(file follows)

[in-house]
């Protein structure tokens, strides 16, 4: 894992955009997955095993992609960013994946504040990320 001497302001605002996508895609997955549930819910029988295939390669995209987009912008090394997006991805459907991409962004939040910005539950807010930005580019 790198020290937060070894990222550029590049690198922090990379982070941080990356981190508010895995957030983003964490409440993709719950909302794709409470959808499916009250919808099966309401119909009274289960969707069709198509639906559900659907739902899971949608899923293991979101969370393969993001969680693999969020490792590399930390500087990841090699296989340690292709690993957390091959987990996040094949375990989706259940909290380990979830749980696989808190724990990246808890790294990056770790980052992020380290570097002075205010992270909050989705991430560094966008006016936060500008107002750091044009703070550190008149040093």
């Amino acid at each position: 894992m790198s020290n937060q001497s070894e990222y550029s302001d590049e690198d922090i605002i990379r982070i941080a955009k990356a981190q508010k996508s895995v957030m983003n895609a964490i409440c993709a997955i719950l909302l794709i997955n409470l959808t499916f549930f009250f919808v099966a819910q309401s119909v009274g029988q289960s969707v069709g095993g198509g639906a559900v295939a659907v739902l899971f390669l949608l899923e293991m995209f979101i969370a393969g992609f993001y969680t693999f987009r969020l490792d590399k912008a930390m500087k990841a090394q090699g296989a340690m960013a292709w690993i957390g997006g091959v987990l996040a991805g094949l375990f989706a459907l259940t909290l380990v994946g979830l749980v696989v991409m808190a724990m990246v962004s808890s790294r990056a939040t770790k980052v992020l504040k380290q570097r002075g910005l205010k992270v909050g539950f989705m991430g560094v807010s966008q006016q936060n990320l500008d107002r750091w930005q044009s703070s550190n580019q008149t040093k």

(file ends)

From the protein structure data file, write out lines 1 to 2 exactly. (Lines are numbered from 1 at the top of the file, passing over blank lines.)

[in-house]
């Protein structure tokens, strides 16, 4: 894992955009997955095993992609960013994946504040990320 001497302001605002996508895609997955549930819910029988295939390669995209987009912008090394997006991805459907991409962004939040910005539950807010930005580019 790198020290937060070894990222550029590049690198922090990379982070941080990356981190508010895995957030983003964490409440993709719950909302794709409470959808499916009250919808099966309401119909009274289960969707069709198509639906559900659907739902899971949608899923293991979101969370393969993001969680693999969020490792590399930390500087990841090699296989340690292709690993957390091959987990996040094949375990989706259940909290380990979830749980696989808190724990990246808890790294990056770790980052992020380290570097002075205010992270909050989705991430560094966008006016936060500008107002750091044009703070550190008149040093």